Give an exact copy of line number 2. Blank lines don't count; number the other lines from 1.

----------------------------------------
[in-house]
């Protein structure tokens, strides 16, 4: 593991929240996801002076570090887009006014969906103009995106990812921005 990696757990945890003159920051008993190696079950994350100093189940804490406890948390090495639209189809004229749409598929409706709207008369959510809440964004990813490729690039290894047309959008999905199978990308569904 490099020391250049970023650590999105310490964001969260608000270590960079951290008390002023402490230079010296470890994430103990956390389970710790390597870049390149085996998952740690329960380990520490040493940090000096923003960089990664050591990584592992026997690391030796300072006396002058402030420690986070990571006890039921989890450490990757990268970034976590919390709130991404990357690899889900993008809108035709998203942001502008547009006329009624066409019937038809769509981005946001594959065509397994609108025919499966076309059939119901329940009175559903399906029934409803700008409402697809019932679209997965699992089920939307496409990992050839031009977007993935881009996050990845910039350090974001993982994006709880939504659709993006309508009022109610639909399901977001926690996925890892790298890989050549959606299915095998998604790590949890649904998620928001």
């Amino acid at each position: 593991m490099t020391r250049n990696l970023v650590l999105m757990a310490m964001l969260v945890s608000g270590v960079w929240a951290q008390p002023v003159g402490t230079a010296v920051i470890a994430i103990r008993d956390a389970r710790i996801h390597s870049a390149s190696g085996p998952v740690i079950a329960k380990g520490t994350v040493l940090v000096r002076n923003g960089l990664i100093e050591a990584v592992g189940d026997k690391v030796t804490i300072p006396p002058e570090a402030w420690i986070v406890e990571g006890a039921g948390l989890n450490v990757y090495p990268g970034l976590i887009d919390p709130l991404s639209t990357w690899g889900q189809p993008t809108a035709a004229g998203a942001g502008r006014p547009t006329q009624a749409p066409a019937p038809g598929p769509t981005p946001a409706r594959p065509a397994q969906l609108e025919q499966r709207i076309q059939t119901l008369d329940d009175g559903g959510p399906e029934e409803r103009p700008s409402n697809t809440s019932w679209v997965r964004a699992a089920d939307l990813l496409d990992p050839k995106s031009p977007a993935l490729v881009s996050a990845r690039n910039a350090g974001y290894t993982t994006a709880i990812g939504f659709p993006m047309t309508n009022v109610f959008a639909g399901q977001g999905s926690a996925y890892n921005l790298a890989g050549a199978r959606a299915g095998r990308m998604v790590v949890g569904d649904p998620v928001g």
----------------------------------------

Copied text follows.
């Protein structure tokens, strides 16, 4: 593991929240996801002076570090887009006014969906103009995106990812921005 990696757990945890003159920051008993190696079950994350100093189940804490406890948390090495639209189809004229749409598929409706709207008369959510809440964004990813490729690039290894047309959008999905199978990308569904 490099020391250049970023650590999105310490964001969260608000270590960079951290008390002023402490230079010296470890994430103990956390389970710790390597870049390149085996998952740690329960380990520490040493940090000096923003960089990664050591990584592992026997690391030796300072006396002058402030420690986070990571006890039921989890450490990757990268970034976590919390709130991404990357690899889900993008809108035709998203942001502008547009006329009624066409019937038809769509981005946001594959065509397994609108025919499966076309059939119901329940009175559903399906029934409803700008409402697809019932679209997965699992089920939307496409990992050839031009977007993935881009996050990845910039350090974001993982994006709880939504659709993006309508009022109610639909399901977001926690996925890892790298890989050549959606299915095998998604790590949890649904998620928001």